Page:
Classes of 2011-2022
|Class of||Started with||Graduated with degree||Percentage|
Because the Conway School is a ten-month program, year-to-year retention rates are not relevant. The Conway School has a high program-completion rate; almost all students who enter the program in September graduate in June. In the past ten years, the school has enrolled 170 students and 166 have graduated with a master’s degree, a 98% graduation rate. Three students left the program during this period; one remained in the program for the full ten months, choosing (in consultation with faculty) a nondegree certificate path.
Students arrive at Conway with a variety of backgrounds and a shared passion for the environment. During the program, they work on projects at the site design and planning scales. After graduating, they enter a range of professional fields. While some graduates work as landscape designers or planners for cities or firms, others work in interdisciplinary positions created to
address pressing environmental and social challenges. See a list of position titles for graduates from the classes of 2018 through 2022: A Diversity of Professional Paths.
The school generally conducts comprehensive alum surveys once every three years; the last was in 2017. The most recent targeted alum survey, in the fall of 2018, focused on employment, debt, and income after graduation, and was sent to all 174 members of the classes of 2008 through 2017. The response rate was 34.5% (60 respondents), with responses from each of the classes surveyed.
Percentages below are rounded to the nearest number, and based on the 2018 survey:
Status of Employment
|62%||Employed full time|
|12%||Employed part time|
|3%||Unemployed but not looking for work|
|0%||Unemployed and looking for work|
|35%||For profit sector (corporation, firm)|
Fields of Employment of Graduates
Ecological design and planning can be practiced in many fields, and alums may find themselves drawn to a particular sector for a host of reasons; the school’s mission is not focused on preparing students for one sector over others, but rather equipping them with skills applicable to multiple sectors related to landscape design and planning. Relative to the curriculum, the evenly split nature of the results supports the school’s decision to invite visiting faculty, speakers, and critics from different sectors to campus to expose students to different ways they might apply their training.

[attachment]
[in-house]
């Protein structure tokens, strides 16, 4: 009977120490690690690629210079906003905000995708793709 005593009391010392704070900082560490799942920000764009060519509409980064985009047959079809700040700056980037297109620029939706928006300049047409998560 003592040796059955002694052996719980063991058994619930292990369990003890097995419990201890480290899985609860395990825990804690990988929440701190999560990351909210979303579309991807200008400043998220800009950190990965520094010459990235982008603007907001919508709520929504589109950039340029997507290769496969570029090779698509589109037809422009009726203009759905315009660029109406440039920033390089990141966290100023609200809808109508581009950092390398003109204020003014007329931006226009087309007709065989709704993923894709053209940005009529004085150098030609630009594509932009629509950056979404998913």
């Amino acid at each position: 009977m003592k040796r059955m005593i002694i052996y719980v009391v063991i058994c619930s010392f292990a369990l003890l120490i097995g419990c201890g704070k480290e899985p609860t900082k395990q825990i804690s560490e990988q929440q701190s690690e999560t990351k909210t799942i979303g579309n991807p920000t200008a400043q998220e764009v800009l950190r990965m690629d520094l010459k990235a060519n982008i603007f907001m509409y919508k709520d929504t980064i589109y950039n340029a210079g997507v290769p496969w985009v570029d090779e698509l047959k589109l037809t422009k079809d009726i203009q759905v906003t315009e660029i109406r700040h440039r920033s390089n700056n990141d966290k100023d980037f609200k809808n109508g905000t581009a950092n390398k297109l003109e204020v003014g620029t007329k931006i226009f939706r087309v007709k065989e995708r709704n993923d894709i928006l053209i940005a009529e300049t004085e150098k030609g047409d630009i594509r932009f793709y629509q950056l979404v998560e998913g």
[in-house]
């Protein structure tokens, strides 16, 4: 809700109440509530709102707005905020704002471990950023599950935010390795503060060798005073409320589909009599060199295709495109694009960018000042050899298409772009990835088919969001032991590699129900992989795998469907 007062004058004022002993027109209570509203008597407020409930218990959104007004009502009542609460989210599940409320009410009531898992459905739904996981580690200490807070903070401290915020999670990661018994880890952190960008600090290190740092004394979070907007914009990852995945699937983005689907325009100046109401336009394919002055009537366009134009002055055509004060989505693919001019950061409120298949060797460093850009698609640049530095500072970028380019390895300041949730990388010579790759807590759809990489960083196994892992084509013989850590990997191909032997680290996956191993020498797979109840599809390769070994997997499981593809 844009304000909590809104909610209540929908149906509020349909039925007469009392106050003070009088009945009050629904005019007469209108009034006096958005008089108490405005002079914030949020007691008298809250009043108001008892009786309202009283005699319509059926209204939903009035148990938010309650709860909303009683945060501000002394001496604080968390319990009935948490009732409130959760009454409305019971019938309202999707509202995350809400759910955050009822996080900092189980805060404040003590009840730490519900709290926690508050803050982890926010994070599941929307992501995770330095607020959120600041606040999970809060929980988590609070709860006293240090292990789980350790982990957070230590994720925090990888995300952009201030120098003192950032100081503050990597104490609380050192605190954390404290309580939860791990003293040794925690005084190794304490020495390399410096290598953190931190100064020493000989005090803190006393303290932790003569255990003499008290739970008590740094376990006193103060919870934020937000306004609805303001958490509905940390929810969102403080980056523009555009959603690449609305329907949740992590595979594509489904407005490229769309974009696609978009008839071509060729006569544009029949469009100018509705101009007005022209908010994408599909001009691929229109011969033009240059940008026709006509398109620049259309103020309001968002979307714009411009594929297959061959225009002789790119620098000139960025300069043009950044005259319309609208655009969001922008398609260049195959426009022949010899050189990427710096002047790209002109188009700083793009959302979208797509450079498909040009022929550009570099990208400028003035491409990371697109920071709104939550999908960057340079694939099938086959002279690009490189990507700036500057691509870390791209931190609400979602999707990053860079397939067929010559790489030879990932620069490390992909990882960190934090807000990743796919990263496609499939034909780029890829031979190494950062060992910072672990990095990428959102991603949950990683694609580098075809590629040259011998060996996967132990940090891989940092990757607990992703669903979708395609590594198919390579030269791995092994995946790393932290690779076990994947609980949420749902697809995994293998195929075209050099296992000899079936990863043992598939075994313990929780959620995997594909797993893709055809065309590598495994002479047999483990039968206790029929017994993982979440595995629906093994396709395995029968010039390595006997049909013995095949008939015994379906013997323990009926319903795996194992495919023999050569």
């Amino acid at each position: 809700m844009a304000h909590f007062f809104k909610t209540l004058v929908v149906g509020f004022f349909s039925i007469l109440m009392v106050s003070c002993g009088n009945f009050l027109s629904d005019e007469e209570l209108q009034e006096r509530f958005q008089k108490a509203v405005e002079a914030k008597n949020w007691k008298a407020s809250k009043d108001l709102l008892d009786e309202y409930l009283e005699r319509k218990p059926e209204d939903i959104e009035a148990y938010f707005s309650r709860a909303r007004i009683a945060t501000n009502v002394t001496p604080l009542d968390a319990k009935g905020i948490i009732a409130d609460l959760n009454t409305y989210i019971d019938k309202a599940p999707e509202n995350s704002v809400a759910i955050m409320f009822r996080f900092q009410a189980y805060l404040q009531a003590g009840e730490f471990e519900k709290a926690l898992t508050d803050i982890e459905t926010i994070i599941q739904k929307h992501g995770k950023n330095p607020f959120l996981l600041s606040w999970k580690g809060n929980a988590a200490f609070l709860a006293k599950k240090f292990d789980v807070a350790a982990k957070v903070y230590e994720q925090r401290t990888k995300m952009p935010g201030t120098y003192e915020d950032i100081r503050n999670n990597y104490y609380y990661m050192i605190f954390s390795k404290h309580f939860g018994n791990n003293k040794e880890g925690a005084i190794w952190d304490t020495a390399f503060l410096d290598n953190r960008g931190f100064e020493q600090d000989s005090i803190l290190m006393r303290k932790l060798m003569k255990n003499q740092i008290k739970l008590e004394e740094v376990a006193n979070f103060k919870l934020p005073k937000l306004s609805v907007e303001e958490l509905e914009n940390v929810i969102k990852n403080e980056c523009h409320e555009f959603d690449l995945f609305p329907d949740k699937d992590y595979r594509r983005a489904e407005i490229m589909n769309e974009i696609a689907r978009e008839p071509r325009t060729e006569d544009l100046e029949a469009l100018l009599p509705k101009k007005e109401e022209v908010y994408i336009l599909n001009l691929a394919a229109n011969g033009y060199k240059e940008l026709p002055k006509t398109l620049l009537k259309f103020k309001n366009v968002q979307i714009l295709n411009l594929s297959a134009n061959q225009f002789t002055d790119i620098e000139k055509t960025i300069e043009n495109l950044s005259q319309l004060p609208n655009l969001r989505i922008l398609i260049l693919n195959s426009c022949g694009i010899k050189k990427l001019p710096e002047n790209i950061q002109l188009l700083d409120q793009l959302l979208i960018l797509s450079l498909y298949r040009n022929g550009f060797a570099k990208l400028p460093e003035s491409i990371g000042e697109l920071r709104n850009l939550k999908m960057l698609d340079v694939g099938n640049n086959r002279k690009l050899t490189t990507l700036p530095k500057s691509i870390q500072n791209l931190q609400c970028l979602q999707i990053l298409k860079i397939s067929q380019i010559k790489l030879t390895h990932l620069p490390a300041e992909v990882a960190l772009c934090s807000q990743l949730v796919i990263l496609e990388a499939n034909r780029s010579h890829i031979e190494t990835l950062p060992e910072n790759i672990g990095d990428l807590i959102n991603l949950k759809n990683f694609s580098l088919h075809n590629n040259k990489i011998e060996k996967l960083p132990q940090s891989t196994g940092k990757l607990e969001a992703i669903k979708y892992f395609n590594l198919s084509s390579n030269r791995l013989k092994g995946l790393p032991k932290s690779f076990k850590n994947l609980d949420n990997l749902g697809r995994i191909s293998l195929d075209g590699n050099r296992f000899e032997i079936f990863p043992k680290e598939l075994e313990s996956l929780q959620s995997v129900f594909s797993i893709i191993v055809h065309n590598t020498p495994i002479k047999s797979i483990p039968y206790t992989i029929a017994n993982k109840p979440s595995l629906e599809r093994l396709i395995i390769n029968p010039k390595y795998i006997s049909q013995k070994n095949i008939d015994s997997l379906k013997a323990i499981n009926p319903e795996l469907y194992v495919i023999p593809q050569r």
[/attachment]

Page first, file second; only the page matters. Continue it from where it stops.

Graduates do report that they work in a wide range of fields (some reported in more than one category; percentages are rounded to the nearest whole number):
|58% (33 of 57)||practice landscape design, landscape design/build, or landscape architecture|
|4% (2 of 57)||practice landscape architecture through acquiring a Master of Landscape Architecture (MLA) degree|
|12% (7 of 57)||practice landscape architecture through practice|
|32% (18 of 57)||specified “other”
These include urban planning; urban resource management; herbal medicine; real estate; public speaking; trail planning, design, and/or management; grant administration; community land trust education, communications, marketing; environmental justice; land use planning; project construction management; and unrelated fields.
|19% (11 of 57)||practice municipal or regional planning|
|19% (11 of 57)||work in education|
|17% (10 of 57)||work in government|
|16% (9 of 57)||work in agriculture/food systems|
|16% (9 of 57)||work in stormwater management|
|14% (8 of 57)||work in gardening/horticulture|
|14% (8 of 57)||work in ecological restoration|
|10% (6 of 57)||work in permaculture|
Categories selected by fewer than 10% of respondents include architecture/green building; conservation/land trust; environmental advocacy; forestry; nonprofit management; arts/graphic design; and writing.
Graduates’ diversity of careers suggests that Conway prepares alums to enter a range of fields with direct impacts on human relationships to the land.
A small percentage of Conway School alums practice landscape architecture, whether through acquiring an MLA and licensure (3.5%, or 2 of 57 recent survey respondents) or through practice without an MLA (12%, or 7 of 57 recent survey respondents).